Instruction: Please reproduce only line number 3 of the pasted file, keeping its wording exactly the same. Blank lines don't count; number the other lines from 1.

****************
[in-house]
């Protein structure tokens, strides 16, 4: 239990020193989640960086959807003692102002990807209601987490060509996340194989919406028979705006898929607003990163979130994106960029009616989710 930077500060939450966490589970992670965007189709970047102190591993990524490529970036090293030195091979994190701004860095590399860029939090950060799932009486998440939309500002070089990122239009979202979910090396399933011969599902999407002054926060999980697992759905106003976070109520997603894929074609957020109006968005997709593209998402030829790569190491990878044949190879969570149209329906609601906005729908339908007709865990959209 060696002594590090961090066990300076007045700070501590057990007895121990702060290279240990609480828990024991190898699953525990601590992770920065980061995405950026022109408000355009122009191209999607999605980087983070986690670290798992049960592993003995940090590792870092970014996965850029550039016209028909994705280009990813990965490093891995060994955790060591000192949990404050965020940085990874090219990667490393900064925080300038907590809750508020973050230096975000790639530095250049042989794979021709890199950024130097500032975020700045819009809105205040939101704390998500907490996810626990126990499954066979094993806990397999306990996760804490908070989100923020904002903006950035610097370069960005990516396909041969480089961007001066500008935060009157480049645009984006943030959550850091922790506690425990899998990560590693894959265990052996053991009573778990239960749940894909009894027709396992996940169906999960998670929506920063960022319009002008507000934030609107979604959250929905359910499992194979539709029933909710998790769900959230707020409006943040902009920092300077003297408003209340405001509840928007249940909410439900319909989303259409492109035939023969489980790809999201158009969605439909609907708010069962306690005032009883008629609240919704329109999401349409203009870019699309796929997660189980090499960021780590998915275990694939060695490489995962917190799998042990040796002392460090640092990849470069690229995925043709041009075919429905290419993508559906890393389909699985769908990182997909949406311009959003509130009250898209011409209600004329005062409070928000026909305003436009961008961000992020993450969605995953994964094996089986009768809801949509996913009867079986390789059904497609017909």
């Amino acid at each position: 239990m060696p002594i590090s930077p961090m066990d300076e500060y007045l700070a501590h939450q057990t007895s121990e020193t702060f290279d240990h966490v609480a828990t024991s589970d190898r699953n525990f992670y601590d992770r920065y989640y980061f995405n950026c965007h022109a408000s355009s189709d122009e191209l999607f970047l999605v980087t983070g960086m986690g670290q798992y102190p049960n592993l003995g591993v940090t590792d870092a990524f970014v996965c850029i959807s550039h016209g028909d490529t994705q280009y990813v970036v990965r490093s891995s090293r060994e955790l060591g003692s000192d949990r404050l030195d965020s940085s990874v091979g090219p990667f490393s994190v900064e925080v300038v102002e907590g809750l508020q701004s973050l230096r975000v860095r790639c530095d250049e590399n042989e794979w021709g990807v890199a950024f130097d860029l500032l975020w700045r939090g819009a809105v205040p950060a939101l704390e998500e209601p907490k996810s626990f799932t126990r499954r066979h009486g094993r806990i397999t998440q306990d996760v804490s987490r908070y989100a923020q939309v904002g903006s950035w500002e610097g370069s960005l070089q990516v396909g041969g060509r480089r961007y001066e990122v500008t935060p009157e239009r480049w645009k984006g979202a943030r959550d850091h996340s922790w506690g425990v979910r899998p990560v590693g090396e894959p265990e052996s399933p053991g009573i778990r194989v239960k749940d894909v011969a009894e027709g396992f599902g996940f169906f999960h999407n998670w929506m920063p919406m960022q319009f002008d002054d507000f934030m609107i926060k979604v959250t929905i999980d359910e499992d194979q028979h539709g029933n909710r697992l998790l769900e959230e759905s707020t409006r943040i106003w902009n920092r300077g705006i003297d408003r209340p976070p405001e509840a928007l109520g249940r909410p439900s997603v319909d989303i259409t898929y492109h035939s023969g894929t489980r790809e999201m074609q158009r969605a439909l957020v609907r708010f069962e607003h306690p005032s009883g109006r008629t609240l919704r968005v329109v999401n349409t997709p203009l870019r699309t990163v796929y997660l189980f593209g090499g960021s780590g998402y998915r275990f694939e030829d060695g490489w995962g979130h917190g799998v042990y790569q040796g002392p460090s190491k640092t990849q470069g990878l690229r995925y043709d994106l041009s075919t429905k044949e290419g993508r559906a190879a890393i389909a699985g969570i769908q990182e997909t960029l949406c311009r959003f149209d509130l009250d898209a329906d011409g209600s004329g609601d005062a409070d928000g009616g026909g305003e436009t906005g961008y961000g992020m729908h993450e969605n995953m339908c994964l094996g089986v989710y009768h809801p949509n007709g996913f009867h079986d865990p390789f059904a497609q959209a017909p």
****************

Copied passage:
């Amino acid at each position: 239990m060696p002594i590090s930077p961090m066990d300076e500060y007045l700070a501590h939450q057990t007895s121990e020193t702060f290279d240990h966490v609480a828990t024991s589970d190898r699953n525990f992670y601590d992770r920065y989640y980061f995405n950026c965007h022109a408000s355009s189709d122009e191209l999607f970047l999605v980087t983070g960086m986690g670290q798992y102190p049960n592993l003995g591993v940090t590792d870092a990524f970014v996965c850029i959807s550039h016209g028909d490529t994705q280009y990813v970036v990965r490093s891995s090293r060994e955790l060591g003692s000192d949990r404050l030195d965020s940085s990874v091979g090219p990667f490393s994190v900064e925080v300038v102002e907590g809750l508020q701004s973050l230096r975000v860095r790639c530095d250049e590399n042989e794979w021709g990807v890199a950024f130097d860029l500032l975020w700045r939090g819009a809105v205040p950060a939101l704390e998500e209601p907490k996810s626990f799932t126990r499954r066979h009486g094993r806990i397999t998440q306990d996760v804490s987490r908070y989100a923020q939309v904002g903006s950035w500002e610097g370069s960005l070089q990516v396909g041969g060509r480089r961007y001066e990122v500008t935060p009157e239009r480049w645009k984006g979202a943030r959550d850091h996340s922790w506690g425990v979910r899998p990560v590693g090396e894959p265990e052996s399933p053991g009573i778990r194989v239960k749940d894909v011969a009894e027709g396992f599902g996940f169906f999960h999407n998670w929506m920063p919406m960022q319009f002008d002054d507000f934030m609107i926060k979604v959250t929905i999980d359910e499992d194979q028979h539709g029933n909710r697992l998790l769900e959230e759905s707020t409006r943040i106003w902009n920092r300077g705006i003297d408003r209340p976070p405001e509840a928007l109520g249940r909410p439900s997603v319909d989303i259409t898929y492109h035939s023969g894929t489980r790809e999201m074609q158009r969605a439909l957020v609907r708010f069962e607003h306690p005032s009883g109006r008629t609240l919704r968005v329109v999401n349409t997709p203009l870019r699309t990163v796929y997660l189980f593209g090499g960021s780590g998402y998915r275990f694939e030829d060695g490489w995962g979130h917190g799998v042990y790569q040796g002392p460090s190491k640092t990849q470069g990878l690229r995925y043709d994106l041009s075919t429905k044949e290419g993508r559906a190879a890393i389909a699985g969570i769908q990182e997909t960029l949406c311009r959003f149209d509130l009250d898209a329906d011409g209600s004329g609601d005062a409070d928000g009616g026909g305003e436009t906005g961008y961000g992020m729908h993450e969605n995953m339908c994964l094996g089986v989710y009768h809801p949509n007709g996913f009867h079986d865990p390789f059904a497609q959209a017909p």